package obuilder

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Experimental macOS Support

The macOS backend uses the "user" as the unit of abstraction for sandboxing. That is, for each build a new user is created. This user inherits a home-directory from the store which may come from previous builds using the storage backend.

A macOS base image is really just a home directory and only requires one file to work, an This is sourced every time a command is run and can be useful for setting paths for a given type of build.

For specs that only need local, per-user access this is great but for quite a few builds we also need external system dependencies. On macOS a vast majority of users do this using homebrew. Homebrew installs system dependencies into /usr/local using pre-built binaries \(a.k.a bottles\). It can be placed elsewhere but will often then build from source.

For OBuilder this means our per-user builds will break if they are all fighting over the global homebrew, so instead OBuilder does the following:

  • On macOS we require a scoreboard directory in which we record a symlink that associates a users identifier \(uid\) to the same user's current home directory.
  • Another tool, obuilderfs, provides a FUSE filesystem that rewrites access to a given directory \(here /usr/local\) to where the symlink points to in the scoreboard directory.
  • A set of scripts allows us to initialise homebrew in a base image and use this in the (from <base-image>) stage of our builds.

The goal of the experimental macOS backend was to see how far we get without introducing any virtualisation. It is not intended to be used like the runc-Linux backend because it requires a lot more manual setup and care to be taken.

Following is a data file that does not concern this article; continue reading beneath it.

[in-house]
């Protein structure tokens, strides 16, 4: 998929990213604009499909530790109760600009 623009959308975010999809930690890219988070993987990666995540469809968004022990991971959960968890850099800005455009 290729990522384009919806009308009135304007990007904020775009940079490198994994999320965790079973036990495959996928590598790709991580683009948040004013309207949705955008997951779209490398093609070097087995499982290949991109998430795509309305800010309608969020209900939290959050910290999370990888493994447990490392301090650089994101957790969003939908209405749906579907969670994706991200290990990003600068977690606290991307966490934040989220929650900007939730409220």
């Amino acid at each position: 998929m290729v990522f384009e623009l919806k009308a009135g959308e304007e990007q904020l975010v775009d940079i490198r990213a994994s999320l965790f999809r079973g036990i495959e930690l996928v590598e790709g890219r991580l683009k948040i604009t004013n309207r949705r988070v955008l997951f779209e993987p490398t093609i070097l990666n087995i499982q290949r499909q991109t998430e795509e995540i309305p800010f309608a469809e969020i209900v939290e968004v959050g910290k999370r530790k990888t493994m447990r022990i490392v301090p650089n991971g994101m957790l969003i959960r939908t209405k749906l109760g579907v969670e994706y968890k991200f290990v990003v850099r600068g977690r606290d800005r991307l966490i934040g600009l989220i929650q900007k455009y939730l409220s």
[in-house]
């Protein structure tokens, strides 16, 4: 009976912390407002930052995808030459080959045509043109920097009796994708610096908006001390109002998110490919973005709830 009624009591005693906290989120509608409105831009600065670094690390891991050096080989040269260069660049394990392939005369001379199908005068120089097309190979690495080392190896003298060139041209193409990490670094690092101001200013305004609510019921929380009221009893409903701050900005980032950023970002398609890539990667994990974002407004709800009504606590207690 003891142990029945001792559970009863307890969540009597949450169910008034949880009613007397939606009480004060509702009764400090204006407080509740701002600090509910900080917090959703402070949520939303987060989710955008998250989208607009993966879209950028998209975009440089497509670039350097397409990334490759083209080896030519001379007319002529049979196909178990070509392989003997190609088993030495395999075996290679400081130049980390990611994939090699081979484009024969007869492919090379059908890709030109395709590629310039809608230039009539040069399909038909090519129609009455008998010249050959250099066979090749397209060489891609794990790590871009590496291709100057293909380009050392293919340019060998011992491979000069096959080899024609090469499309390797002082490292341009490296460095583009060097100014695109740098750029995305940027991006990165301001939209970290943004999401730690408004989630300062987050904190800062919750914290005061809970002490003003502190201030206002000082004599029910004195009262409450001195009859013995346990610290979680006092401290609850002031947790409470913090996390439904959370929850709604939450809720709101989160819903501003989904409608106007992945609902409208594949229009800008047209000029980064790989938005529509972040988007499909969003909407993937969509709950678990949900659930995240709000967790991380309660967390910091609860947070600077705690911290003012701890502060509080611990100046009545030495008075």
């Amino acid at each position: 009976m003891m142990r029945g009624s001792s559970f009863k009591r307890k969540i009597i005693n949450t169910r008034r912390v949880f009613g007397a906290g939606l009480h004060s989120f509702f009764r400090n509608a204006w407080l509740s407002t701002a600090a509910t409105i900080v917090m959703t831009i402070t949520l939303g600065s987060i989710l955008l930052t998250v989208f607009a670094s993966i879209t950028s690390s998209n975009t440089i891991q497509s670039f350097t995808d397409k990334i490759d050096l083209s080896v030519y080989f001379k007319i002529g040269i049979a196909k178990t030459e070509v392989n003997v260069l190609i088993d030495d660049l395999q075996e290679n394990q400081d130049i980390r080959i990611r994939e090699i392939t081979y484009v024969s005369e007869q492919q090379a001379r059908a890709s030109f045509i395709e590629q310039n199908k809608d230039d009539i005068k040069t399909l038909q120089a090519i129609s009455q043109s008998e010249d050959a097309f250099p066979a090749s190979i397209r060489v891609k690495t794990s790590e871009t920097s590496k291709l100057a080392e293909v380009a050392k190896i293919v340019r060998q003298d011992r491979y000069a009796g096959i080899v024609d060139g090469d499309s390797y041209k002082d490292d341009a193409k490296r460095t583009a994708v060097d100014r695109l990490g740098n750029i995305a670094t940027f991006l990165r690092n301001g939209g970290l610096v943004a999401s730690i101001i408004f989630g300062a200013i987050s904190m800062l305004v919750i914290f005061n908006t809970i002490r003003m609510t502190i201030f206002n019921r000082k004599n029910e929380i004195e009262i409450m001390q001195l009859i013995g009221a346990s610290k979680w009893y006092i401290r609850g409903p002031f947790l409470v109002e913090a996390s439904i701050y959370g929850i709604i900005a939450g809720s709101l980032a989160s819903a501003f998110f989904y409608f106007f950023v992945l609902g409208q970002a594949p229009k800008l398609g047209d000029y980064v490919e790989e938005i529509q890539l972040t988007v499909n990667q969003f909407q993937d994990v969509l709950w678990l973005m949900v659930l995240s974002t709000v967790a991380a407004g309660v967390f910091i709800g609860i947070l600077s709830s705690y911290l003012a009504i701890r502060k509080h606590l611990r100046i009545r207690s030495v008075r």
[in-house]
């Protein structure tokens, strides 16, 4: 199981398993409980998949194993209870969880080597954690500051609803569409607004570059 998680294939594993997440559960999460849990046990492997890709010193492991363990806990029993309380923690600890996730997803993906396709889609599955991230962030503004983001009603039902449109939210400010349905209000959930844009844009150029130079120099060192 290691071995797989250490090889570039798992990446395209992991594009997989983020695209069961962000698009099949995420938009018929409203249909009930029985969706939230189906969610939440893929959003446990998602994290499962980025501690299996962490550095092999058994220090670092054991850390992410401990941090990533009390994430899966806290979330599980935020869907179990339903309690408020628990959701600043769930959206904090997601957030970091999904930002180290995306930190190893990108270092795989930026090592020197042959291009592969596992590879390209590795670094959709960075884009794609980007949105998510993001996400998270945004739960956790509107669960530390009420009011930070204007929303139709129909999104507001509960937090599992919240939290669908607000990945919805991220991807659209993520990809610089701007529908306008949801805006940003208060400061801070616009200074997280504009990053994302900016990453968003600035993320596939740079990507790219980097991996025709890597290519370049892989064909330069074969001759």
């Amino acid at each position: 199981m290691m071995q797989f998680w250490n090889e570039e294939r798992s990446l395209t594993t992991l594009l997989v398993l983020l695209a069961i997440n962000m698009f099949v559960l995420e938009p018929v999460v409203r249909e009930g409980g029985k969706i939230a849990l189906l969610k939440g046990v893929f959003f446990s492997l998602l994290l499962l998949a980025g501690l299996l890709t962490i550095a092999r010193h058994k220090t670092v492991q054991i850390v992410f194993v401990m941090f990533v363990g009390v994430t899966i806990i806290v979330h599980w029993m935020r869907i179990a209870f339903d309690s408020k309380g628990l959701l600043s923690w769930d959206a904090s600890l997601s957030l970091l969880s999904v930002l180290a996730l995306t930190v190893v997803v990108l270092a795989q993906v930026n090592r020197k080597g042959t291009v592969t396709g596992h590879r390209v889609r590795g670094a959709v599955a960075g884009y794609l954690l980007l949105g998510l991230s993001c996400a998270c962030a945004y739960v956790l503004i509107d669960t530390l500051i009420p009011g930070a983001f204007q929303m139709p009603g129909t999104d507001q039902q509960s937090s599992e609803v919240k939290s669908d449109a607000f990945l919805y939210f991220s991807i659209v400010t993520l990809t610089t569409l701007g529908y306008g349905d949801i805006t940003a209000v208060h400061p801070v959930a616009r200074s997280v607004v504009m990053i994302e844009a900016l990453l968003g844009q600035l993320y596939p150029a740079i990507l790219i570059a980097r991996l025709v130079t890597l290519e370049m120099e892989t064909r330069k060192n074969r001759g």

Running the macOS backend with ZFS

In order to run the macOS backend to build a very simple spec \(one that doesn't require the FUSE filesystem\) you will need to:

  • Install openZFSonOSX and it should be 2.0 or later \(this is when automatic snapshot mounting was added\).
  • Create the "base image" as a directory in /Users i.e sudo mkdir /Users/empty and add an empty to that directory. Note this is if you are using the User_temp fetcher module as opposed to the Docker one.
  • To get a ZFS pool quickly without partitioning your disk you can run mkfile 128m <some-path> and then sudo zpool create tank <some-path>.
  • Create a dummy obuilderfs binary that is in your PATH, this can just be an empty shell-script.
  • From the root of this project run: sudo dune exec -- obuilder macos . --store=zfs:/Volumes/tank -f example.macos.spec --uid=705 --fallback=/tmp --scoreboard=/tmp. Because we are not running the FUSE filesystem the fallback and scoreboard directories should be somewhere you don't mind being written to but they won't actually be used.

Running the macOS backend with rsync

This requires much less setup at the cost of it being very slow in comparison to snap-shotting filesystems. All you need to do is create a directory somewhere for the "snapshots" to be written and pass this as --rsync:/path/to/dir. Of course, you will need rsync installed.

Docker images for macOS

As mentioned elsewhere, OBuilder also abstracts the initial FETCHER whose job it is, is to interpret the (from <base-image>) stage and setup the base image in a given directory. When run on Linux this uses docker and exports the image and untars the filesystem into the directory. The same can be done for macOS! You can create a directory locally and then use the following dockerfile

FROM scratch
COPY </path/to/macos/base/dir> /
CMD [ "/bin/bash" ]

Note the CMD is important for the internal docker create call to not fail.



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